SEN and the art of fighting

The saying goes that one day you will look into the mirror and realise you’re turned into your mother. In my case I definitely skipped a generation. When I look in the mirror, it’s my Nana who looks back at me, only with much less vivacity than she ever had. Tired, stressed, defeated, a woman who has given up on herself, that’s what my reflection pronounced. It didn’t seem to matter, it wasn’t as if I was going anywhere anyway.

Then came the week of hell – technically probably Week of Hell 346 – and the devastating news that Lily was probably about to be expelled from college, one month into her course. After the initial shock and despondency had eased, I realised that Lily’s only chance was for us not to wait for the phone call bringing the final decision, but for me to insist on a meeting with the college head and advocate for her.

For someone browbeaten by stress, exhaustion and social anxiety, this was not a particularly welcome realisation. However, it was the only plan I could call up with – an emergency GP appointment on Monday morning to demand a referral to an autism/ADHD specialist with a view of trialling medication, followed by a trip to the city centre to speak to college.

Over coffee in a local cafe I sat and wrote down the gist of what I wanted to say, how Lily has never had any support for her autism and is then punished when she’s failed to manage. How badly her school let her down and how I didn’t realise until it was too late as I was fighting the abuse from Simon all that time. That Lily has suffered from that abuse and been left feeling angry and confused – and that Ivy has spoken of Lily and Simon having physical fights; her own father has modelled violence towards her. That she has a slow cognitive process and reacts before she can think, that she doesn’t seem to understand consequences or cause and effect. How her anxiety leads to a need to be in control at all times, and how threatened she would have felt by what her tutor was saying to her in front of everyone. That she deserves another chance, it’s not fair to expel her for messing up in one lesson when she’s been a good student until now and the problem was largely cause by a lack of support and understanding.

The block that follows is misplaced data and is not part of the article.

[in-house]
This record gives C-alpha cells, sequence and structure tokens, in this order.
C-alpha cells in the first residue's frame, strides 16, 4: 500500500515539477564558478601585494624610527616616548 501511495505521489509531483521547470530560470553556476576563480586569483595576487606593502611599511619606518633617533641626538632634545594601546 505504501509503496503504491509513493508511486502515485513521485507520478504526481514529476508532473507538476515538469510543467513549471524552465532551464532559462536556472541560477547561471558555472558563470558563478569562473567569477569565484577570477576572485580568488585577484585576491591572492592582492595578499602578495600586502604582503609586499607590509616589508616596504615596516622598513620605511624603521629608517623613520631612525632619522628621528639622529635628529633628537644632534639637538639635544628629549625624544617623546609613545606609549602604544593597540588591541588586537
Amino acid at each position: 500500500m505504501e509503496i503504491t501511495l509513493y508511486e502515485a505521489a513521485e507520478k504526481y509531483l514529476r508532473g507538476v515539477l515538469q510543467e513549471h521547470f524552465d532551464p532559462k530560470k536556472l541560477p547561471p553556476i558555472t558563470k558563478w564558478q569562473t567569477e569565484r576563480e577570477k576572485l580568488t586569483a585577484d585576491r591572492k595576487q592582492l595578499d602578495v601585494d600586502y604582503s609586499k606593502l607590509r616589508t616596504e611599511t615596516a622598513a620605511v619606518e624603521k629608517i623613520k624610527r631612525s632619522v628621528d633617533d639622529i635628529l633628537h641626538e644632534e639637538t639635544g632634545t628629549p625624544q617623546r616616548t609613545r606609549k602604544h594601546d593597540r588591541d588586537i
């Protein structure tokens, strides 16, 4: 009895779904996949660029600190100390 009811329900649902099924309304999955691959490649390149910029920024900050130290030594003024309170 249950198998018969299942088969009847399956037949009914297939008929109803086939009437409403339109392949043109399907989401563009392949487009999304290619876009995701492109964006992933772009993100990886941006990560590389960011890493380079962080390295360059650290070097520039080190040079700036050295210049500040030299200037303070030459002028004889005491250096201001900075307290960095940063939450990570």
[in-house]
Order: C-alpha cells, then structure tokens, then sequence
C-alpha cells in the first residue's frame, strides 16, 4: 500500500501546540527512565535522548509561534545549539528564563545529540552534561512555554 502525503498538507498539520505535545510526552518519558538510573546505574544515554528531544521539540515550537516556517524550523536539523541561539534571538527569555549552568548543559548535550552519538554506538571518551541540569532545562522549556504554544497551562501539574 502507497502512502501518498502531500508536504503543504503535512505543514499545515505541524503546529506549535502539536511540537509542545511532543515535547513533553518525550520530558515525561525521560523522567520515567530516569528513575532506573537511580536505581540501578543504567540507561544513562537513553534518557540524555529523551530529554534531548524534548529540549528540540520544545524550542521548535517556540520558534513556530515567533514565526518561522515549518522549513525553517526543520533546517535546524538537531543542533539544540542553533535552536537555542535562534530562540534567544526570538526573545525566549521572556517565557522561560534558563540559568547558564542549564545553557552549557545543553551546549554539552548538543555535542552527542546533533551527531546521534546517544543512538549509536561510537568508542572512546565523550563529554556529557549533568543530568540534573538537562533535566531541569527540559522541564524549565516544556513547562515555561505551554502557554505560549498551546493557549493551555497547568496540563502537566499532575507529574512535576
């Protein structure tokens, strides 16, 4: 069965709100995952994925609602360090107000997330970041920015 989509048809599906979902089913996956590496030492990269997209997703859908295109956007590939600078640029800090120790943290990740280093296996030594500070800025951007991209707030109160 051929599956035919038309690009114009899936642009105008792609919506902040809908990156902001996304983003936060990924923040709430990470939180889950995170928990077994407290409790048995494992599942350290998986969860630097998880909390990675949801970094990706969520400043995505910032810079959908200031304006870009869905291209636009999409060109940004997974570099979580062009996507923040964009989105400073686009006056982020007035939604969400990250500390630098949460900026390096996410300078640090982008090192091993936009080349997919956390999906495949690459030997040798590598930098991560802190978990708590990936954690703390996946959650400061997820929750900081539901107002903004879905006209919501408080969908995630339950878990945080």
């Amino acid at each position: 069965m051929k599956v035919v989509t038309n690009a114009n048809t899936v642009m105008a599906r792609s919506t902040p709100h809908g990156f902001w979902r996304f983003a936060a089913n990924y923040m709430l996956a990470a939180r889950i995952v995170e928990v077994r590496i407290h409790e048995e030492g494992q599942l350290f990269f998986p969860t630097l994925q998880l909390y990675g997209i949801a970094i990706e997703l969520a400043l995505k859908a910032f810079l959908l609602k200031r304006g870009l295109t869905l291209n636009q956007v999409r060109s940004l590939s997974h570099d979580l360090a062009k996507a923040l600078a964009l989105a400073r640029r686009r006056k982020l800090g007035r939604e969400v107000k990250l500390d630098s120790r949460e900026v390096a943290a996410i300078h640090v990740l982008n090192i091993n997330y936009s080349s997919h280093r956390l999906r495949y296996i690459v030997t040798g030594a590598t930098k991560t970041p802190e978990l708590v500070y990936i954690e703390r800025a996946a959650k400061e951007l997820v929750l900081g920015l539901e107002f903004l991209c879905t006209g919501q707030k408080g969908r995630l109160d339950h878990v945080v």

As I write, my own frustration grows. Listing Lily’s difficulties, it’s unbelievable that she has never had support. That for purely economic reasons, she’s been kicked to the kerb time and again, left to sink without the support she needs and then blamed for her behaviour when she’s not managed to conform to rules that she doesn’t understand or that create massive anxiety for her.

This has to stop. We’re running out of time.

It is beyond time that Lily started getting the support she’s always needed. And clearly, it’s going to be down to me to fight for it, even while I’m still having to battle Simon over child maintenance. On the way home I stand in the beauty aisle in Tesco Express, studying the hair dye. That evening Ivy smothers my head with it, while instructing me on the Curly Girl method. After I’ve washed it out, she nervously trims my hair, snipping each curl individually as the book prescribes. I keep reassuring her that no matter what she does, it can’t look any worse than it did, and after all I was made to cut Simon’s hair for years without any clue as to what I was doing.